Self-driving cars offers chance for productivity

Kevin Wilson

My favorite cop-driver story comes from two friends in Portales mocking a street sign. The sign said, “Speed controlled by radar,” which led them to joke the driver was no longer responsible.

On cue, they got pulled over for speeding, and tested their logic.

“Actually, officer, that’s your fault,” the driver said as he handed over his paperwork.

The officer paused and replied, “Um, how so?”

“Well, the sign back there says your radar is controlling our speed. I think you need to slow me down out there.”

Lucky for them tasers weren’t popular yet, so the officer only chuckled and issued a warning.

Man, wait until we start blaming Google.

The Internet search giant is putting its hands on the wheel, as it announced it is in a very experimental stage of creating self-driving cars. The cars, with a human on board who can take over at any time, have logged 140,000 miles driving throughout California.

“Our automated cars use video cameras, radar sensors and a laser range finder to ‘see’ other traffic, as well as detailed maps (which we collect using manually driven vehicles) to navigate the road ahead,” Sebastian Thrun wrote on Google’s blog. “This is all made possible by Google’s data centers, which can process the enormous amounts of information gathered by our cars when mapping their terrain.”

The intent, Thrun later writes, is to reduce the 1.2 million lives annually lost to car crashes, and to make the average 52-minute working day commute more productive.

I commute far less than that for work most weeks, something closer to 25. Times five work days per week, that’s 125 minutes. I suppose I could:

• Watch an extra disc of “Frasier” on DVD. Seven seasons in, still not a bad episode.

• Figure out a new word. You know how when you’re on a long trip and you pass another vehicle? Then later, you stop at a gas station? And when you get back on the road, you pass that vehicle again? There’s got to be a word for the feeling you wasted your time passing them before.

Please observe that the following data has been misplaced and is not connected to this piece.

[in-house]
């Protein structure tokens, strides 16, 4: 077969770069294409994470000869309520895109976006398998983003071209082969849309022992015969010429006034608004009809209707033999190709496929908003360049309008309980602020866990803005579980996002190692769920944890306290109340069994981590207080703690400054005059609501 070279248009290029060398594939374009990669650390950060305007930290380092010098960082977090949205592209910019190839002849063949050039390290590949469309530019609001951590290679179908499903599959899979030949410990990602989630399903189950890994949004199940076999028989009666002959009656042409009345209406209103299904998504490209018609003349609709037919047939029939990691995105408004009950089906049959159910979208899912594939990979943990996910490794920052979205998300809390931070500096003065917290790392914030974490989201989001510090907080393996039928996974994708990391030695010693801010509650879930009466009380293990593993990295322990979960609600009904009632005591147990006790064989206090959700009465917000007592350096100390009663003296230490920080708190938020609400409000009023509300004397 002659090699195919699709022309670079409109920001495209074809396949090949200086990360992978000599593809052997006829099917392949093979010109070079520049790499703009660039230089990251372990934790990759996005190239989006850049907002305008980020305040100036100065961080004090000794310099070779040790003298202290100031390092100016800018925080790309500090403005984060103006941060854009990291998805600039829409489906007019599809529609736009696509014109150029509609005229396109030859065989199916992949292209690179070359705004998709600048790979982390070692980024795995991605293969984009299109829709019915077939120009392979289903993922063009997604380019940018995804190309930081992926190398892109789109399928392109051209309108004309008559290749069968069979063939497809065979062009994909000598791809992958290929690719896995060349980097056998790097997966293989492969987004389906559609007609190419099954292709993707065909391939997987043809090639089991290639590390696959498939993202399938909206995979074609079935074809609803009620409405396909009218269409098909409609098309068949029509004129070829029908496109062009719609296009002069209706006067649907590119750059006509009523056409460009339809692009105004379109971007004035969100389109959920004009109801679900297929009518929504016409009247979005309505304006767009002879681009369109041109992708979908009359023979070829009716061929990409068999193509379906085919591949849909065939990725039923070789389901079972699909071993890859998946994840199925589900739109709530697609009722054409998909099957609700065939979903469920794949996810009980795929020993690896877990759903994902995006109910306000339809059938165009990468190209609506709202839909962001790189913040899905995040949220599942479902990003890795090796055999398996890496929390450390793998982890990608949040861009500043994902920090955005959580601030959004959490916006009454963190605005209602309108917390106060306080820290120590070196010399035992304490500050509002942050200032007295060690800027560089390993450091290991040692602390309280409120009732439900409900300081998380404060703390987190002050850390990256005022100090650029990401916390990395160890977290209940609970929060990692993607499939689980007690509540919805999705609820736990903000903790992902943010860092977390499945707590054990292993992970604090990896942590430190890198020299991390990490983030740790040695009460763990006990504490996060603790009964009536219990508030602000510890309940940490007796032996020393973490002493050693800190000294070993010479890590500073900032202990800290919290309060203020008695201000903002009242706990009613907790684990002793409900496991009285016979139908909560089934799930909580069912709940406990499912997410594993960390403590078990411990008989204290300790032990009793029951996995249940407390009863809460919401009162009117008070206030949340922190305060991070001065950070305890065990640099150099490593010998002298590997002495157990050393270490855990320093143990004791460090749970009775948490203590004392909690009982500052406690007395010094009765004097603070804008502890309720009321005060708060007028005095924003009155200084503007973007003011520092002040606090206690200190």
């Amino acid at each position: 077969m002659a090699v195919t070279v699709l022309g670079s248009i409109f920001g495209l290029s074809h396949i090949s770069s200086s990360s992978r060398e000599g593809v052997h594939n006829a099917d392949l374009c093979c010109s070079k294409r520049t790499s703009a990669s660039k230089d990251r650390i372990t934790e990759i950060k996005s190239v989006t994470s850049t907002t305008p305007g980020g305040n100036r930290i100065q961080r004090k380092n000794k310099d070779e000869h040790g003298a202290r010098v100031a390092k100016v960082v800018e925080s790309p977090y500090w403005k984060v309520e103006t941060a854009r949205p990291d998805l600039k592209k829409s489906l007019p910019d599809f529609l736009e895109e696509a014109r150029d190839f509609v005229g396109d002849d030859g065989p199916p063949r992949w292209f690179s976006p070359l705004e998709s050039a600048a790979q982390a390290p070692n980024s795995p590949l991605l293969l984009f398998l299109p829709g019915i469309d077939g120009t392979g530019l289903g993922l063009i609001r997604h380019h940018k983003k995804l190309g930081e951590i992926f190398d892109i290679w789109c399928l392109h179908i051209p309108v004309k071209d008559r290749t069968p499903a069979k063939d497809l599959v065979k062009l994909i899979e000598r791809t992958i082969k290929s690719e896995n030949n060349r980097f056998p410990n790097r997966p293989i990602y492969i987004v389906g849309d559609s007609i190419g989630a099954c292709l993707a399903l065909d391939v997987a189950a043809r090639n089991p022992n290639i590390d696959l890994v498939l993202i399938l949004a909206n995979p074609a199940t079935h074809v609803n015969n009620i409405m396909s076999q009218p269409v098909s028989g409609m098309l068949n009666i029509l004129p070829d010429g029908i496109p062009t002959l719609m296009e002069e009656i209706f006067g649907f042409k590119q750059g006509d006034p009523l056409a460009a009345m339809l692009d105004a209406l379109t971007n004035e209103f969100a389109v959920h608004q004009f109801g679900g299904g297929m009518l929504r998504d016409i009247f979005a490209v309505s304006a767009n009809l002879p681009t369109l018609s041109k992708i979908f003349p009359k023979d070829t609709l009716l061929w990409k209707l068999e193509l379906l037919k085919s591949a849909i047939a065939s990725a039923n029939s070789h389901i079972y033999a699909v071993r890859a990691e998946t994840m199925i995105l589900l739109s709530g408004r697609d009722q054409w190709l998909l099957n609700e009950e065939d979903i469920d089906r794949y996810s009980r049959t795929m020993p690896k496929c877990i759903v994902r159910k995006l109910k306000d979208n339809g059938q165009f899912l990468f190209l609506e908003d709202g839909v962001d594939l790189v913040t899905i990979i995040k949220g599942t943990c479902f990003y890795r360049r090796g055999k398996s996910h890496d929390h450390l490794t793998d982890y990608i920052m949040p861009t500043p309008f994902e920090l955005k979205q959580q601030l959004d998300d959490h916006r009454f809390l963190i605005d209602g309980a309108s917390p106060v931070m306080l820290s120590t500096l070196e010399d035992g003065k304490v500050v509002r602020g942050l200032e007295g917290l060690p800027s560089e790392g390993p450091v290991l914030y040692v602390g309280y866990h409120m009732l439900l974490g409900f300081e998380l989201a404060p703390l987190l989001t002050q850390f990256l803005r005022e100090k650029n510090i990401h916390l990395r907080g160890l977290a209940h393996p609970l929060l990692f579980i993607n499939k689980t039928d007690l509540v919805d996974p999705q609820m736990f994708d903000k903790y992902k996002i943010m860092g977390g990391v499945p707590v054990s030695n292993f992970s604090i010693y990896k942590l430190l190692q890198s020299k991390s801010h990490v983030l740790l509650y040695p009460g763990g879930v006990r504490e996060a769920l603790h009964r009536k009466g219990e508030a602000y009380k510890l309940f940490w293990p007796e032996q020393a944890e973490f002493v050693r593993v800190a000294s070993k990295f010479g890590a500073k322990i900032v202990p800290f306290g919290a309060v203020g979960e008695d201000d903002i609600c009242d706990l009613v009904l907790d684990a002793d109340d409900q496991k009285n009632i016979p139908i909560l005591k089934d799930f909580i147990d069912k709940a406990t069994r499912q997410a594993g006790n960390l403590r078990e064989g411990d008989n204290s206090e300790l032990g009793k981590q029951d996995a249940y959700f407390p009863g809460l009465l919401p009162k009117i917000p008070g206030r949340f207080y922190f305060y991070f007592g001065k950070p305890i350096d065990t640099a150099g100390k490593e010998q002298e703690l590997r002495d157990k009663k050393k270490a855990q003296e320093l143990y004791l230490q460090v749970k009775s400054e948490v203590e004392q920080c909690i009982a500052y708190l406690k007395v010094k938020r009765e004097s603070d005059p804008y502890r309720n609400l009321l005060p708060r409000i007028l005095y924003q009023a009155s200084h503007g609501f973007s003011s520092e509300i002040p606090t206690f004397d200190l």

• Shave and brush my teeth, thus saving the time I’d take doing those things at home. Perhaps I could throw a sponge in there, knock out the shower too and sleep another 30 minutes. Ah, to dream …

I’m sure GoogleGear (I want $1 million if you use that, Google) is going to be cost-prohibitive, even by Google standards. The Google Navigation system loaded on my phone is free, but that’s just a software download on my phone. I cringe at the cost of mounting cameras and laser range finders on my car … I gripe at the dealership when they charge me for floor mats.

There are concerns already for how powerful this could get. I can just imagine telling my car I have to find a rest stop, only to have it respond, “By my calculations, you had ample opportunity to go before we left.”

And how much insurance are you required to pay on a car you inhabit but don’t drive? And how upset would you be paying deductibles or rate increases for an accident Google got into? If Google’s finding ways to get around copyrights and privacy issues, I’m sure a little bit of insurance liability will be cake.

But who knows? Maybe continuing to drive will be a showing of bravado, kind of like how people buy Range Rovers when the most rugged thing they navigate is the KFC drive-thru. And there will be non-adapters; hey, I still know people without computers or cell phones, and their lives aren’t any less fulfilling. I’m sure they’ll still enjoy driving and going home to their corded phone any day of the week.

There’s a lot to be scared of with driverless driving. But there was a lot to be scared of with the Internet, and GPS tracking, and the looser content restrictions on cable television. In each case, we’ve found ways to use these for greater good.

And if we get there? Well, make sure you wave when you pass me on the road. But if I don’t wave back, I’ll be watching “Frasier” on my laptop. I might be on Season 10 by then.